One of the things that I'm very proud of is our social media footprint is so much bigger than we are, and we really work it. So if you come screen at Full Frame, we are going to follow you all year, and if you tweet us, we're going to tweet it right back out again. And particularly for documentaries, keep the ball in the air through the summer when there's a lot less activity. So by the time you hit the fall, and we're getting into Oscar season, eyeballs are really still catching you and those voters know who you are, and why you were important. So I think that's really an important piece of it. And then I think you have to look at who's Oscar qualifying, you know, if you have a short we're a really good place to send your documentary short, because we're an Oscar qualifying festival. If somebody doesn't give awards, you're not going to get that opportunity. And what does that mean? It means you don't have to spend the money on that campaign. You're automatically in the hopper and being considered. Heaven Is A Traffic Jam On The 405 and Last Days of Freedom, these are films have won that award and went on to the Academy Awards. Heaven Is A Traffic Jam On The 405 won the Academy Award. So, knowing what those festivals are, and what they can do for you is key.

The last piece I would say is that there is an advantage to having the opportunity to get the right kind of exposure at all-documentary festivals like Full Frame, True False, or Camden versus just being another number in a big market-driven festival. You have to weigh that appropriately. Some people have and have had great success and other people you know, they go the other route and they get a little lost and I think that is something you have to really weigh. Is Toronto the right place? Is Tribeca the right place? Yes, sometimes they are. Sometimes they're not. Really understanding that is a very personal and individual business decision.

KB: When planning the A&E IndieFilms Speakeasy at Full Frame, how do you decide on what issues to address in the documentary community? 

DH: I'm in constant conversation with Sadie Tillery, our Artistic Director about it. Full Frame is really blessed because we have two advisory boards -- one in the Research Triangle region and other based in the broader documentary community. I turn to them a lot; they are not just names on letterhead. Some of these folks include Molly Thompson from A&E Films, Doug Block, Steve James, Roger Ross Williams, Leo Chiang, Bernardo Ruiz, Toby Shimin, Carrie Lozano. I'm turning to them and asking what they see as the pertinent issues in the field right now. What should we be talking about?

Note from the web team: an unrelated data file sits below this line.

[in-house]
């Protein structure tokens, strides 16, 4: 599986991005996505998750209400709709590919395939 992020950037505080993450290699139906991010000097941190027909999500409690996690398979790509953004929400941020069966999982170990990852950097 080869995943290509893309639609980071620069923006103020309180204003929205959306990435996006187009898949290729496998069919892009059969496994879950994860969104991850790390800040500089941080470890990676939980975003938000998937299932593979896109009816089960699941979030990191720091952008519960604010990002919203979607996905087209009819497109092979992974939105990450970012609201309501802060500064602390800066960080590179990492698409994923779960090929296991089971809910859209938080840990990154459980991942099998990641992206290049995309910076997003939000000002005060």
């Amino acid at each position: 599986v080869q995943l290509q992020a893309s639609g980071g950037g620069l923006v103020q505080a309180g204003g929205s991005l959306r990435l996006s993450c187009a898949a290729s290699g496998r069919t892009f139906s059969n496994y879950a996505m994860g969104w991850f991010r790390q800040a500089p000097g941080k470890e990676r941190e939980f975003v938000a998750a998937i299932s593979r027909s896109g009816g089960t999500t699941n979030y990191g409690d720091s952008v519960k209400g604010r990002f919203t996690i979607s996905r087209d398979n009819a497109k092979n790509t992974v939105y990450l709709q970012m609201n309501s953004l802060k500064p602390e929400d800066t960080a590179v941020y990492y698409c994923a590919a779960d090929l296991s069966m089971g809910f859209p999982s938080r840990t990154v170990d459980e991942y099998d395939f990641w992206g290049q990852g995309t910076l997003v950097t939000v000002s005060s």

We really look at programming the Speakeasy between pieces of programming in the theaters so that it is easy for people to come in and leave. Live streaming has made it a whole other animal, which is awesome, so that everybody can see these conversations that otherwise could get lost. We took on the whole race issue as soon as it came up because, again, we're in Durham, we have to reflect where we are in the regional South with a different group of filmmakers than those that are visiting from New York and LA. That is our responsibility. So #Docs So White kind of just shot out like a cannon as part of our Speakeasy. It's a place where I hope the industry is holding a mirror up to itself. It's not about Full Frame. We are simply giving a platform. I'm really proud of that. I've had a lot of filmmakers come to tell us how transformative that has been, how it's made them think about their work a different way. 

What’s really interesting is that it just keeps getting less and less polite, which I think is good. I mean we have to allow ourselves the difficult conversation, or we're never going to progress. I was really grateful that it wasn't polite [in 2018] and that the gloves came off. There were people in the audience raising their voice in protest and filmmakers then pushing back going, well, then, how do we have this work? I think the Southern Documentary Fund has made a huge step by saying how they will fund, that if you do not have a representative group on your senior team that represents the community being shown in the documentary, we're not going to be your fiscal sponsor. That's a big statement! It's a big statement by an organization like theirs. I thought it was a really important discussion, and it's had many iterations and it will have another one [in 2019]. I just think it's really important that we don't own it; we are the platform. That's really how we look at the whole festival. The festival is not about us, it is about the community, both communities who we serve.

The Full Frame Documentary Film Festival returns for its 22nd year from April 4-7, 2019 in Durham, North Carolina. Docs In Progress will be taking our 2019 Fellows to experience the festival.

All photos are courtesy of Full Frame Documentary Film Festival.